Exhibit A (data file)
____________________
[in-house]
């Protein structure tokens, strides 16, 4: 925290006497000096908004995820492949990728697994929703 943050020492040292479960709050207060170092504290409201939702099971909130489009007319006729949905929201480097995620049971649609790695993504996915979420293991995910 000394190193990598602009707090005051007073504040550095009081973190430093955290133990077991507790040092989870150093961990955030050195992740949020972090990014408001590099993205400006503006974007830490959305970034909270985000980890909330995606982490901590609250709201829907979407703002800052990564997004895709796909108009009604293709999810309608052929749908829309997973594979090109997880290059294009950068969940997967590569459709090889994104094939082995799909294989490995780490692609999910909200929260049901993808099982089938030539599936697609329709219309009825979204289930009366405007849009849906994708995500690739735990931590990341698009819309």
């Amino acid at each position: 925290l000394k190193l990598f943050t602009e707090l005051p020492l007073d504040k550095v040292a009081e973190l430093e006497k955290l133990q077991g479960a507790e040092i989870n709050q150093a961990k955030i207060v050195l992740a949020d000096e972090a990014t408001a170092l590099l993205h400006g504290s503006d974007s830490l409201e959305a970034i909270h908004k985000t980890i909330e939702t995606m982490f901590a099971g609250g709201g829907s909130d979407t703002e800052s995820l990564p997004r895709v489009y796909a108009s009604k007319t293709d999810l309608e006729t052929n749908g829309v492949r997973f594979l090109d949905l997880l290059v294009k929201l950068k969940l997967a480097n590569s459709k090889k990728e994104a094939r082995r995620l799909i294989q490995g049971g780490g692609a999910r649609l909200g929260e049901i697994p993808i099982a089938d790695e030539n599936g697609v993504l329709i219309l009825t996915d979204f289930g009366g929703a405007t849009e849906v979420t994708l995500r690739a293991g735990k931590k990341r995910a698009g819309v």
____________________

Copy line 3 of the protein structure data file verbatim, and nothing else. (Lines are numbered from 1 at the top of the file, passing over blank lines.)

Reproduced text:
């Amino acid at each position: 925290l000394k190193l990598f943050t602009e707090l005051p020492l007073d504040k550095v040292a009081e973190l430093e006497k955290l133990q077991g479960a507790e040092i989870n709050q150093a961990k955030i207060v050195l992740a949020d000096e972090a990014t408001a170092l590099l993205h400006g504290s503006d974007s830490l409201e959305a970034i909270h908004k985000t980890i909330e939702t995606m982490f901590a099971g609250g709201g829907s909130d979407t703002e800052s995820l990564p997004r895709v489009y796909a108009s009604k007319t293709d999810l309608e006729t052929n749908g829309v492949r997973f594979l090109d949905l997880l290059v294009k929201l950068k969940l997967a480097n590569s459709k090889k990728e994104a094939r082995r995620l799909i294989q490995g049971g780490g692609a999910r649609l909200g929260e049901i697994p993808i099982a089938d790695e030539n599936g697609v993504l329709i219309l009825t996915d979204f289930g009366g929703a405007t849009e849906v979420t994708l995500r690739a293991g735990k931590k990341r995910a698009g819309v």